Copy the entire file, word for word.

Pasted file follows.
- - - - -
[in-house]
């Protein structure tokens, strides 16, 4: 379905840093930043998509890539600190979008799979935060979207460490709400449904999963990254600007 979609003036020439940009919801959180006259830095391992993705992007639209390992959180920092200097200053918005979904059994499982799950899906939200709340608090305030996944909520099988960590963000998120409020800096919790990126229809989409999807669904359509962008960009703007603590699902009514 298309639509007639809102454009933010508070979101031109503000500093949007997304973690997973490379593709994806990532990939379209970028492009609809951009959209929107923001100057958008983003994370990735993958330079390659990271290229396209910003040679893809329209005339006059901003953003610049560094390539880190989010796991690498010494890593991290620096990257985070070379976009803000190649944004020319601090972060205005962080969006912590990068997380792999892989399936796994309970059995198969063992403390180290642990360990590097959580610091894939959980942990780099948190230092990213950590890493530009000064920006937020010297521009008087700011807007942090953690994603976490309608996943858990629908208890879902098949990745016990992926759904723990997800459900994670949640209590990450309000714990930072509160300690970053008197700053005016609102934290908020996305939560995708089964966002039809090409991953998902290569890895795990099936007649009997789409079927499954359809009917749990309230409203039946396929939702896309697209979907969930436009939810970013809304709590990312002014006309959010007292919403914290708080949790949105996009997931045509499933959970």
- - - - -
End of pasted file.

[in-house]
């Protein structure tokens, strides 16, 4: 379905840093930043998509890539600190979008799979935060979207460490709400449904999963990254600007 979609003036020439940009919801959180006259830095391992993705992007639209390992959180920092200097200053918005979904059994499982799950899906939200709340608090305030996944909520099988960590963000998120409020800096919790990126229809989409999807669904359509962008960009703007603590699902009514 298309639509007639809102454009933010508070979101031109503000500093949007997304973690997973490379593709994806990532990939379209970028492009609809951009959209929107923001100057958008983003994370990735993958330079390659990271290229396209910003040679893809329209005339006059901003953003610049560094390539880190989010796991690498010494890593991290620096990257985070070379976009803000190649944004020319601090972060205005962080969006912590990068997380792999892989399936796994309970059995198969063992403390180290642990360990590097959580610091894939959980942990780099948190230092990213950590890493530009000064920006937020010297521009008087700011807007942090953690994603976490309608996943858990629908208890879902098949990745016990992926759904723990997800459900994670949640209590990450309000714990930072509160300690970053008197700053005016609102934290908020996305939560995708089964966002039809090409991953998902290569890895795990099936007649009997789409079927499954359809009917749990309230409203039946396929939702896309697209979907969930436009939810970013809304709590990312002014006309959010007292919403914290708080949790949105996009997931045509499933959970």